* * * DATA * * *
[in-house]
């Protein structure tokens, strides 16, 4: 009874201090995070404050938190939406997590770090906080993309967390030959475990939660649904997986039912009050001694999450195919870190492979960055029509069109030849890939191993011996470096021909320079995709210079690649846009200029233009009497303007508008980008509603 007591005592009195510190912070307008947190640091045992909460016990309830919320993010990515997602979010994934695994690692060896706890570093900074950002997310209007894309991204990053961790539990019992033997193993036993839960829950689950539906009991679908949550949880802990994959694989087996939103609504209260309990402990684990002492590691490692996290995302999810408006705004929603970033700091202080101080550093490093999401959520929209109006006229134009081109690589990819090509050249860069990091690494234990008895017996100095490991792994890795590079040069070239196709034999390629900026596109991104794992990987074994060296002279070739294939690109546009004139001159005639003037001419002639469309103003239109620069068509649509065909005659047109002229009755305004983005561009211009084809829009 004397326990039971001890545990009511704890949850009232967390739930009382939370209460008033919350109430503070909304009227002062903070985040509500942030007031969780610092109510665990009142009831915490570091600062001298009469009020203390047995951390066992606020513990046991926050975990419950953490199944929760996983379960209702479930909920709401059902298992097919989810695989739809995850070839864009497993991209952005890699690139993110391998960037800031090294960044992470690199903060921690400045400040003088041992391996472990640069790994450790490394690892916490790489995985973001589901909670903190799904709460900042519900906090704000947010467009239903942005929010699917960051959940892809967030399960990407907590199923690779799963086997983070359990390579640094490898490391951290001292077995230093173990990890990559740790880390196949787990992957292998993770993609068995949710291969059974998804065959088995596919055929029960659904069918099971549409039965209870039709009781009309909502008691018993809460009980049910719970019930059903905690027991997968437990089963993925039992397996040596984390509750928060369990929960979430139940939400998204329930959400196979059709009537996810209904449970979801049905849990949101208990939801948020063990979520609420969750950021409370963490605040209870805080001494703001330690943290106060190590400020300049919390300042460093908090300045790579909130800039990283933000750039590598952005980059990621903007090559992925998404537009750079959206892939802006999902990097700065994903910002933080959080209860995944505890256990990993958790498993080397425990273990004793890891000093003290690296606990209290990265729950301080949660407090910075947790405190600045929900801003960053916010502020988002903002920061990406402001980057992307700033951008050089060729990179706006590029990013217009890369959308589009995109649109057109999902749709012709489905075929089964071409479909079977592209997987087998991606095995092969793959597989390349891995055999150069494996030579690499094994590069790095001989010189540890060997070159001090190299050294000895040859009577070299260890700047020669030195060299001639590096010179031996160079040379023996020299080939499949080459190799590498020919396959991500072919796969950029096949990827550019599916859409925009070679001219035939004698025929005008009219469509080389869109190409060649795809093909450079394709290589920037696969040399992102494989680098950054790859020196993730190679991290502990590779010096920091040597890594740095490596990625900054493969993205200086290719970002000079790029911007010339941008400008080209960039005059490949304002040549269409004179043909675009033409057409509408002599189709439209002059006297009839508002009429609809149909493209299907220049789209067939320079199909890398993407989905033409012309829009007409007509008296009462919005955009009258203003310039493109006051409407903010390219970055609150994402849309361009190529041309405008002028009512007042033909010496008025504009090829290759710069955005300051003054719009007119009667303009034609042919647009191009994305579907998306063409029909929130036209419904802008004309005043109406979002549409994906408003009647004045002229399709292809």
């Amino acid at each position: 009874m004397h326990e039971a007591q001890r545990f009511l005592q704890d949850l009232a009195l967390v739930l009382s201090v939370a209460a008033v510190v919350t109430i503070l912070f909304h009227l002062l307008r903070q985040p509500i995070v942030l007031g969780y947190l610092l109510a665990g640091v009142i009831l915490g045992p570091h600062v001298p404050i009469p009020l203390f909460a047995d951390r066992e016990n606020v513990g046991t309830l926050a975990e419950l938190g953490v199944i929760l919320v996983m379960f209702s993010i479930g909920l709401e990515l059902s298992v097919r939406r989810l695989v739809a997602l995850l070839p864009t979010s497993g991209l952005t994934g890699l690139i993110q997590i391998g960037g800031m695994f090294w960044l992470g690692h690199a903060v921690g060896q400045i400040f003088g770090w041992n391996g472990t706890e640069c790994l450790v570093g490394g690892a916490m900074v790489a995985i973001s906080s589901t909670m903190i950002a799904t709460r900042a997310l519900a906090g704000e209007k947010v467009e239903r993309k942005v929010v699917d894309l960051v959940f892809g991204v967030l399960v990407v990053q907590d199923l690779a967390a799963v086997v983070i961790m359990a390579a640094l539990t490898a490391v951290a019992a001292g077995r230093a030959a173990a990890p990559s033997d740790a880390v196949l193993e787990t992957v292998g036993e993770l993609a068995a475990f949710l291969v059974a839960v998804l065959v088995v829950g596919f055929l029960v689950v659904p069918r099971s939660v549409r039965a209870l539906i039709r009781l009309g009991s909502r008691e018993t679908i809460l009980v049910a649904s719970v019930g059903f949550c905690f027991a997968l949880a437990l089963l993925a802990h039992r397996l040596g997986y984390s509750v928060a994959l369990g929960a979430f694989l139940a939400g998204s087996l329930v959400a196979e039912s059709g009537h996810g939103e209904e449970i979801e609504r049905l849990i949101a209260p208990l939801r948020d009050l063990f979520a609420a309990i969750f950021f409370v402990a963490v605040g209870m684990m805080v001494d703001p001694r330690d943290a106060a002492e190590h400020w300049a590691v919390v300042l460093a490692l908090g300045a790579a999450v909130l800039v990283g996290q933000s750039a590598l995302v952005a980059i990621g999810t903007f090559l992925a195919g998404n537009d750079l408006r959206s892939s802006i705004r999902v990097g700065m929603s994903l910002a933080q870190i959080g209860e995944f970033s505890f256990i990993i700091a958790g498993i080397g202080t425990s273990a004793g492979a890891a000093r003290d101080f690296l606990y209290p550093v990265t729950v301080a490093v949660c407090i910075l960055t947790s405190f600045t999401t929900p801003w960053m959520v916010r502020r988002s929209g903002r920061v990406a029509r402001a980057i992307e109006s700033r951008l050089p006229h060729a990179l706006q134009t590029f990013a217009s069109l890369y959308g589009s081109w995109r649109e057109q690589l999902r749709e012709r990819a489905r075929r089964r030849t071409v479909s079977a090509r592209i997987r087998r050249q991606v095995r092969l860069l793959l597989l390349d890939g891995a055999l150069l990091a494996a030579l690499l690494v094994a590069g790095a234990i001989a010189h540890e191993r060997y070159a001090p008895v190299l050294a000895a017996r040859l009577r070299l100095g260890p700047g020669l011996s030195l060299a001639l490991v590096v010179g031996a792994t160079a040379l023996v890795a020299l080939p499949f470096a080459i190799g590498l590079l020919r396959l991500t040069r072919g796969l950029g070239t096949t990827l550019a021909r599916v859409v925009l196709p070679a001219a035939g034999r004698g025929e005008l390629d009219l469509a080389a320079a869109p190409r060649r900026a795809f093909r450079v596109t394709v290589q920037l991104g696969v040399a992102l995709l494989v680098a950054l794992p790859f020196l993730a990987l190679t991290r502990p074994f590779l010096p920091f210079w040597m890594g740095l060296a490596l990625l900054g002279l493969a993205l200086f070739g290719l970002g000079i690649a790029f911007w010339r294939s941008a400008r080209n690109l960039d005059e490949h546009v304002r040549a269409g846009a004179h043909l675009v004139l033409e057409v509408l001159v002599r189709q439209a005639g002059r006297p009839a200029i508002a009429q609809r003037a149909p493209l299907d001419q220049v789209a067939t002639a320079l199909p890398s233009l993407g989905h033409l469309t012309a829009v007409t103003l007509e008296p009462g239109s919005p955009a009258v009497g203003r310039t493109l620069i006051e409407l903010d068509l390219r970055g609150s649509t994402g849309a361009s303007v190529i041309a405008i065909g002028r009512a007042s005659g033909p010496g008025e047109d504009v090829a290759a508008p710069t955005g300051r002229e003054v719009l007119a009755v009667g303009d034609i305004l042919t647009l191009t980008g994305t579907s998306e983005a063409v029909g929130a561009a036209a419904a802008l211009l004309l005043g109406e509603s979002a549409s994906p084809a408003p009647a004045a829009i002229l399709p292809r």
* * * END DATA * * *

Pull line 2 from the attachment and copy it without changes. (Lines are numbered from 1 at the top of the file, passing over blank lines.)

């Protein structure tokens, strides 16, 4: 009874201090995070404050938190939406997590770090906080993309967390030959475990939660649904997986039912009050001694999450195919870190492979960055029509069109030849890939191993011996470096021909320079995709210079690649846009200029233009009497303007508008980008509603 007591005592009195510190912070307008947190640091045992909460016990309830919320993010990515997602979010994934695994690692060896706890570093900074950002997310209007894309991204990053961790539990019992033997193993036993839960829950689950539906009991679908949550949880802990994959694989087996939103609504209260309990402990684990002492590691490692996290995302999810408006705004929603970033700091202080101080550093490093999401959520929209109006006229134009081109690589990819090509050249860069990091690494234990008895017996100095490991792994890795590079040069070239196709034999390629900026596109991104794992990987074994060296002279070739294939690109546009004139001159005639003037001419002639469309103003239109620069068509649509065909005659047109002229009755305004983005561009211009084809829009 004397326990039971001890545990009511704890949850009232967390739930009382939370209460008033919350109430503070909304009227002062903070985040509500942030007031969780610092109510665990009142009831915490570091600062001298009469009020203390047995951390066992606020513990046991926050975990419950953490199944929760996983379960209702479930909920709401059902298992097919989810695989739809995850070839864009497993991209952005890699690139993110391998960037800031090294960044992470690199903060921690400045400040003088041992391996472990640069790994450790490394690892916490790489995985973001589901909670903190799904709460900042519900906090704000947010467009239903942005929010699917960051959940892809967030399960990407907590199923690779799963086997983070359990390579640094490898490391951290001292077995230093173990990890990559740790880390196949787990992957292998993770993609068995949710291969059974998804065959088995596919055929029960659904069918099971549409039965209870039709009781009309909502008691018993809460009980049910719970019930059903905690027991997968437990089963993925039992397996040596984390509750928060369990929960979430139940939400998204329930959400196979059709009537996810209904449970979801049905849990949101208990939801948020063990979520609420969750950021409370963490605040209870805080001494703001330690943290106060190590400020300049919390300042460093908090300045790579909130800039990283933000750039590598952005980059990621903007090559992925998404537009750079959206892939802006999902990097700065994903910002933080959080209860995944505890256990990993958790498993080397425990273990004793890891000093003290690296606990209290990265729950301080949660407090910075947790405190600045929900801003960053916010502020988002903002920061990406402001980057992307700033951008050089060729990179706006590029990013217009890369959308589009995109649109057109999902749709012709489905075929089964071409479909079977592209997987087998991606095995092969793959597989390349891995055999150069494996030579690499094994590069790095001989010189540890060997070159001090190299050294000895040859009577070299260890700047020669030195060299001639590096010179031996160079040379023996020299080939499949080459190799590498020919396959991500072919796969950029096949990827550019599916859409925009070679001219035939004698025929005008009219469509080389869109190409060649795809093909450079394709290589920037696969040399992102494989680098950054790859020196993730190679991290502990590779010096920091040597890594740095490596990625900054493969993205200086290719970002000079790029911007010339941008400008080209960039005059490949304002040549269409004179043909675009033409057409509408002599189709439209002059006297009839508002009429609809149909493209299907220049789209067939320079199909890398993407989905033409012309829009007409007509008296009462919005955009009258203003310039493109006051409407903010390219970055609150994402849309361009190529041309405008002028009512007042033909010496008025504009090829290759710069955005300051003054719009007119009667303009034609042919647009191009994305579907998306063409029909929130036209419904802008004309005043109406979002549409994906408003009647004045002229399709292809």